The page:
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Gordian Fulde: Game Changer

Gordian Fulde NSW

Introducing Professor Gordian Fulde – Senior Australian of the Year and the longest-serving director of emergency in Australia, writes Pamela Connellan.

When you’re looking at dedication to your work, Professor Gordian Fulde sets the bar extremely high. This man is the longest-serving Emergency Department director in our country.

Gordian has manned the often chilling – and always challenging – nightshift at Sydney’s St Vincent’s Hospital for 30 straight years.

It must take guts to be the Director of Emergency Medicine at any hospital, but to be the person in charge at this particular hospital – right on the doorstep of Sydney’s drug and alcohol-fuelled night life – well, that’s taking dedication to a whole new level.

For those who live on the wild side by experimenting with deadly new drugs, binge-drinking or straight-up wild partying, St Vincent’s is their ‘go to’ hospital. This area of Sydney can be a challenge to drive through at night, let alone be the person who says, ‘yes, we can help you’ when terrible accidents occur, including cowardly drunken punches.

So it goes without saying, Professor Fulde is blessed with more than his fair share of guts and persistence. To do what he does every day, he must be an unusually resourceful and dedicated man. In fact, let’s be frank – the man could well be a saint.


We asked Gordian how it felt to win the title of Senior Australian of the Year earlier in 2016 and his answer was, as usual, a clear indication of the calibre of the man.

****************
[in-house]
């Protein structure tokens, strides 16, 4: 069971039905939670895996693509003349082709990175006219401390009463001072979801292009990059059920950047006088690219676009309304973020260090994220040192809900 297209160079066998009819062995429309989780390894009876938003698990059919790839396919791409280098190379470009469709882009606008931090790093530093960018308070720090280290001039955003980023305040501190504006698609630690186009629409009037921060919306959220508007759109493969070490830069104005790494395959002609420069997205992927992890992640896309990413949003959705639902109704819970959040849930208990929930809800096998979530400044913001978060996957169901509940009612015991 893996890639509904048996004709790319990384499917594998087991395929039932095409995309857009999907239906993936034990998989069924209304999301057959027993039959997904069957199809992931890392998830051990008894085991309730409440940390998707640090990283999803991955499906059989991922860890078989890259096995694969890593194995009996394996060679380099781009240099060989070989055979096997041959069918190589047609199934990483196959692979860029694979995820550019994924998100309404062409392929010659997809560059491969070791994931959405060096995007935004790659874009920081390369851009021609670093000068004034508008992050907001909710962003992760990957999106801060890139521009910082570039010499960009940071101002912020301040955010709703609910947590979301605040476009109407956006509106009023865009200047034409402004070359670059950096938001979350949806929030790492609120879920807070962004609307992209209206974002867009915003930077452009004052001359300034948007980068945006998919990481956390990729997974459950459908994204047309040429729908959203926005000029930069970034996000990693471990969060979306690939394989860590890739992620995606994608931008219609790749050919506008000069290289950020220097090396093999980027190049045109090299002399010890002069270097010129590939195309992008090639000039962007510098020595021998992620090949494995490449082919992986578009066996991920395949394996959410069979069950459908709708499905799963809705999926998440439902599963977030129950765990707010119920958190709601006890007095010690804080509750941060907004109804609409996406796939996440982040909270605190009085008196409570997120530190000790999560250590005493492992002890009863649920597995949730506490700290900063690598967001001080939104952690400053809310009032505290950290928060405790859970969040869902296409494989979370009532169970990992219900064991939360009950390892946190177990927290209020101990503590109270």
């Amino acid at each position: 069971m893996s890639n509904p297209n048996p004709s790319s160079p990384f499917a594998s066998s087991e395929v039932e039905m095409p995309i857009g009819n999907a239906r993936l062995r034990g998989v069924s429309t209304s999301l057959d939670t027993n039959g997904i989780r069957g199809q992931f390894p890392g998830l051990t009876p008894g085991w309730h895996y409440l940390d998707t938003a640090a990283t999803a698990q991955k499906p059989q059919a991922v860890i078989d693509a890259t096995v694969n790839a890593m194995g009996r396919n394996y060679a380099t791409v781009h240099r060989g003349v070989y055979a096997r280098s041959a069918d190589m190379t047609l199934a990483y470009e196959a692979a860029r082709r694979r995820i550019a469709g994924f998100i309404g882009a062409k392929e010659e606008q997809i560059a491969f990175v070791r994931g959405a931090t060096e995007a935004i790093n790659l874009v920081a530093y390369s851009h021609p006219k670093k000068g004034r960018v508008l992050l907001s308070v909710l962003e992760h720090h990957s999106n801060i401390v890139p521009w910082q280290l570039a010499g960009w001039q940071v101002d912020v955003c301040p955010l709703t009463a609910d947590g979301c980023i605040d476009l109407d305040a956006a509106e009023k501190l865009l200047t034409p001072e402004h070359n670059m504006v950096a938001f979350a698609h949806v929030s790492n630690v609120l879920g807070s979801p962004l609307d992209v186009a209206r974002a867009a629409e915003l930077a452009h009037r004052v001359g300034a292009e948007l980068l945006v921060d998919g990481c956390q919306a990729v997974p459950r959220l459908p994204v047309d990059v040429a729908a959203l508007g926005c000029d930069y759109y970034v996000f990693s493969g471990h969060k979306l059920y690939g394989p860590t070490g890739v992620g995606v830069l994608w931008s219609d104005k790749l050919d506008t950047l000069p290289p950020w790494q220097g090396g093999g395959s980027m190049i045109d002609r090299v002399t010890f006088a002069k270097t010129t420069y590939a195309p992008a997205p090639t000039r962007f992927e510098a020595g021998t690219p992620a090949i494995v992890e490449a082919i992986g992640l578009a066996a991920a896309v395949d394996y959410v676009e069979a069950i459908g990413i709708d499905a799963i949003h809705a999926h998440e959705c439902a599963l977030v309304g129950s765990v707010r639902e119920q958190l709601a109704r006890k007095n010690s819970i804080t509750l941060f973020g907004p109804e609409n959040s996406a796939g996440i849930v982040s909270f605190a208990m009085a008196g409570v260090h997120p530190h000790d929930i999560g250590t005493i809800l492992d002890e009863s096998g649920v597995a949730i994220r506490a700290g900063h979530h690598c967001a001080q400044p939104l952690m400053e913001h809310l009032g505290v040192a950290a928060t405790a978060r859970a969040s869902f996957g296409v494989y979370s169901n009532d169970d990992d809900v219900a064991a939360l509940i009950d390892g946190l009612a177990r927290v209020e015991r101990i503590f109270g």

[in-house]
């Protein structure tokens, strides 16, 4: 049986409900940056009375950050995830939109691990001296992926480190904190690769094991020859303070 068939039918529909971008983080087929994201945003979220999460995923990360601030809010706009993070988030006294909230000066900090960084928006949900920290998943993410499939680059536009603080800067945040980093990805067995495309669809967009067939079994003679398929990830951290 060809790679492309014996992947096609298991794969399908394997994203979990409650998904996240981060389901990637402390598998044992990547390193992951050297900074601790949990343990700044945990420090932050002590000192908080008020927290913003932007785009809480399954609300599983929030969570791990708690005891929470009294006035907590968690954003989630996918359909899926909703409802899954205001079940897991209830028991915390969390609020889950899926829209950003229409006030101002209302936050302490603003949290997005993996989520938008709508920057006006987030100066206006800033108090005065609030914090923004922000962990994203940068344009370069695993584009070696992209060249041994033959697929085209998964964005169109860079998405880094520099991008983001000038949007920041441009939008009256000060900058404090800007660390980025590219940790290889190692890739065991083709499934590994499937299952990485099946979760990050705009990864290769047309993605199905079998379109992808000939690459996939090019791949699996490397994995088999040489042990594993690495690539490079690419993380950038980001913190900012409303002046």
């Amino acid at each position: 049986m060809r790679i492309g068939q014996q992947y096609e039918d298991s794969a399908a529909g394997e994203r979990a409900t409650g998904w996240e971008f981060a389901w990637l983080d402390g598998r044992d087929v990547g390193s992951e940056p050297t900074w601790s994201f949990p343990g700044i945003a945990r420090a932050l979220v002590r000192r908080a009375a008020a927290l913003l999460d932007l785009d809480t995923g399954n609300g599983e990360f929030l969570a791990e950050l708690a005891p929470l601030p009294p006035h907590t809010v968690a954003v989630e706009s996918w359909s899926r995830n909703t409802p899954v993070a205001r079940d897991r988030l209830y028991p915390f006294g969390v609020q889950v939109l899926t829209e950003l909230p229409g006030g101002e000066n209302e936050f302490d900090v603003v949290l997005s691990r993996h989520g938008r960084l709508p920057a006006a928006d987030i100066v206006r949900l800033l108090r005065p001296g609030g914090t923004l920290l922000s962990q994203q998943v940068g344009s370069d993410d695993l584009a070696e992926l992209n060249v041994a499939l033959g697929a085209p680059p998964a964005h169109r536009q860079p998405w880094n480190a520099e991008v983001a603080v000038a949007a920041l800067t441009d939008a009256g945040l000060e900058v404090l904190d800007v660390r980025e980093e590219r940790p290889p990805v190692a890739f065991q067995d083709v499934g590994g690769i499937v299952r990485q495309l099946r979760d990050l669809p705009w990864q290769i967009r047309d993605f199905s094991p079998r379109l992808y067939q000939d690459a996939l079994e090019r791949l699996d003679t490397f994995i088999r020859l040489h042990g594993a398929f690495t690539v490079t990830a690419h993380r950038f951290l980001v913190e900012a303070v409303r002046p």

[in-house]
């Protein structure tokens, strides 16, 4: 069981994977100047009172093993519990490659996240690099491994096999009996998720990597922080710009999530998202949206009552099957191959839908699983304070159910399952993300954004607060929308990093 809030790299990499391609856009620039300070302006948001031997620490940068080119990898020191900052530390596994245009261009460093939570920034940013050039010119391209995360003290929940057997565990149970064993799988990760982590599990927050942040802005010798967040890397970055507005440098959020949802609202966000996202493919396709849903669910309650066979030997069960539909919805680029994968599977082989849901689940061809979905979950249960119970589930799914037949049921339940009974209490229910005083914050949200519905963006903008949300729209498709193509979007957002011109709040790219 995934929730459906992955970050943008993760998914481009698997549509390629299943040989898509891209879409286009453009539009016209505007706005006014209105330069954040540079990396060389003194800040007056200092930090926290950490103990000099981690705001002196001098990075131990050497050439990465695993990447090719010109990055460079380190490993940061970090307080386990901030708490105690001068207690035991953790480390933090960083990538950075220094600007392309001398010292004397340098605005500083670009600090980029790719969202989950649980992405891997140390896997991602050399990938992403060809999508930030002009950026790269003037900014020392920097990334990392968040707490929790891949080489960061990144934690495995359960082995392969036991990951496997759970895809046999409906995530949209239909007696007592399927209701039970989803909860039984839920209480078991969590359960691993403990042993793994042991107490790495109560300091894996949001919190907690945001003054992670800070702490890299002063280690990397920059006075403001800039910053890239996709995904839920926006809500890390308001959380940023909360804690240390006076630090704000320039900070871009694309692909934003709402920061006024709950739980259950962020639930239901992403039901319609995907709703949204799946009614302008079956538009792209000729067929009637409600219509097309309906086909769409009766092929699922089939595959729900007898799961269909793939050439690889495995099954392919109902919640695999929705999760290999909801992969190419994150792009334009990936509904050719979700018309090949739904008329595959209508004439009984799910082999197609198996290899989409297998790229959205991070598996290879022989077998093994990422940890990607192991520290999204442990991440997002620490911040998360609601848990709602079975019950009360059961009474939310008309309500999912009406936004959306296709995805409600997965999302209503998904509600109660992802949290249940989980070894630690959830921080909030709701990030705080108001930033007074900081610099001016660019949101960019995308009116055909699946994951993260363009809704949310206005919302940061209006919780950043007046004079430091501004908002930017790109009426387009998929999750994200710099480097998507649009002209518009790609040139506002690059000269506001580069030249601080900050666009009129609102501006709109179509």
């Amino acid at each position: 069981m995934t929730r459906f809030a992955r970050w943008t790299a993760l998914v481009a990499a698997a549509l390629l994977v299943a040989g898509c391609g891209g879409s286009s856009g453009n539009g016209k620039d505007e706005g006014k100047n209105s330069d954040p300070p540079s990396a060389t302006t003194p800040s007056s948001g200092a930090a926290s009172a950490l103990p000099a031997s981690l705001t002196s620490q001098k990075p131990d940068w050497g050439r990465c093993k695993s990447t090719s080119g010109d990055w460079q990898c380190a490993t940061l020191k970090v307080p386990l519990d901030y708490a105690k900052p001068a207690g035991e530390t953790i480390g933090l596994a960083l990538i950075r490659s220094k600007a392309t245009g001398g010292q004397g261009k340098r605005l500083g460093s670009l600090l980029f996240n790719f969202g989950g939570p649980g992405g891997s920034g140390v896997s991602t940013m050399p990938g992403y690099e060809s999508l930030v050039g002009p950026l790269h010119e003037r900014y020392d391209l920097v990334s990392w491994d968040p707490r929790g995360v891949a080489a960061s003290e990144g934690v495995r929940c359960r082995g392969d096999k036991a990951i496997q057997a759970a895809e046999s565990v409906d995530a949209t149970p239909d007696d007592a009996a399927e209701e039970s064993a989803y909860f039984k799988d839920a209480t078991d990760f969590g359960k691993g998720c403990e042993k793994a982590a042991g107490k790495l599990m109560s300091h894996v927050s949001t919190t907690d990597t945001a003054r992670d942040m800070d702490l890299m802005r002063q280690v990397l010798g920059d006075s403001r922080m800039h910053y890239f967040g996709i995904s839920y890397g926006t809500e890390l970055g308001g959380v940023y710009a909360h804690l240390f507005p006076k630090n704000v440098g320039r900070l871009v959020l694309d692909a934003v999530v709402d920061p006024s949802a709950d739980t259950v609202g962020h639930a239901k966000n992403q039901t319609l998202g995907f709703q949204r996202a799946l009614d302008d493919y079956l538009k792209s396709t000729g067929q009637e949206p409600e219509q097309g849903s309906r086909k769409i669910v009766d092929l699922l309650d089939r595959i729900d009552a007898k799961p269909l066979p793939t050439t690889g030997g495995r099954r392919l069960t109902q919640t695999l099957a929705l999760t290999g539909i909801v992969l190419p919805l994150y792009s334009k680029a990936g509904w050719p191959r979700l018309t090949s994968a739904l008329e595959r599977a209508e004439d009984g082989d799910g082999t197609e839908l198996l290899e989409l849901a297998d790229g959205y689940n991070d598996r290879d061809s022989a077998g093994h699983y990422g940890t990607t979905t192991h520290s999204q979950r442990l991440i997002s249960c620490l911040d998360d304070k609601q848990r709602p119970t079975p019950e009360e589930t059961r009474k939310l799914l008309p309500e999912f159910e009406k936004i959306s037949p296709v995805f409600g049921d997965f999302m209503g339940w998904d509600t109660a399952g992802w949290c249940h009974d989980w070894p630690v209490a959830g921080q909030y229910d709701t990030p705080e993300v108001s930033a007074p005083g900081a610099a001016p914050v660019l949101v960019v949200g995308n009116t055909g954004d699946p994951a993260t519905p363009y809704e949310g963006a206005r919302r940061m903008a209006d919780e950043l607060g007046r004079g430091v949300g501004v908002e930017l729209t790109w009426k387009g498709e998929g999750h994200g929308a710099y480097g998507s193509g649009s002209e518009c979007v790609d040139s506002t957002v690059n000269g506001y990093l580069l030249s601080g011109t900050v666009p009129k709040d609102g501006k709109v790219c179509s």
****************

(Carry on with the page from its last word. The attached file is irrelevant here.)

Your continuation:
“Obviously, I represent a whole lot of things. It’s not just Gordian Fulde who won that award – it’s the whole tapestry of health care workers behind me who won,” he says.

He adds that he’s immensely grateful for the award, which came as a big surprise. “Even being nominated and being a finalist was like a bolt out of the blue. It was like ‘kapow!’ – I just never saw it coming.

“I nearly went to bits in the thank you speech because it was so unexpected. All the other finalists were so fabulous and really – there must be millions of people out there who deserve it,” he adds.

Since winning the award, Gordian said he’s felt an “overwhelming” amount of “good will” from a huge variety of people. “From so many of my colleagues right through to the average person on the street, it’s been amazing.”


With three decades on the job up his sleeve, this dedicated 67-year-old says he’s looking forward to his retirement and plans to semi-retire in about three years.

“I’ll be phasing down, very much so,” he says. “I think it’s a mistake if you’ve been a very busy person – and I plead guilty. You may not have spent enough time on your own interests and with your family.


During his time in the position of emergency medicine director, Gordian has often been asked by the media about his experiences. In turn, he’s spoken out in support of Sydney’s lock-out laws which were implemented in Sydney’s CBD entertainment precinct in 2014.

Gordian says he’s seen a marked change since these lock-out laws were implemented. He prefers to refer to them as “changed regulations” and he argues, they don’t stop people from drinking, but they do stop people from drinking to excess “… in late night bars and then stumbling out onto the streets”.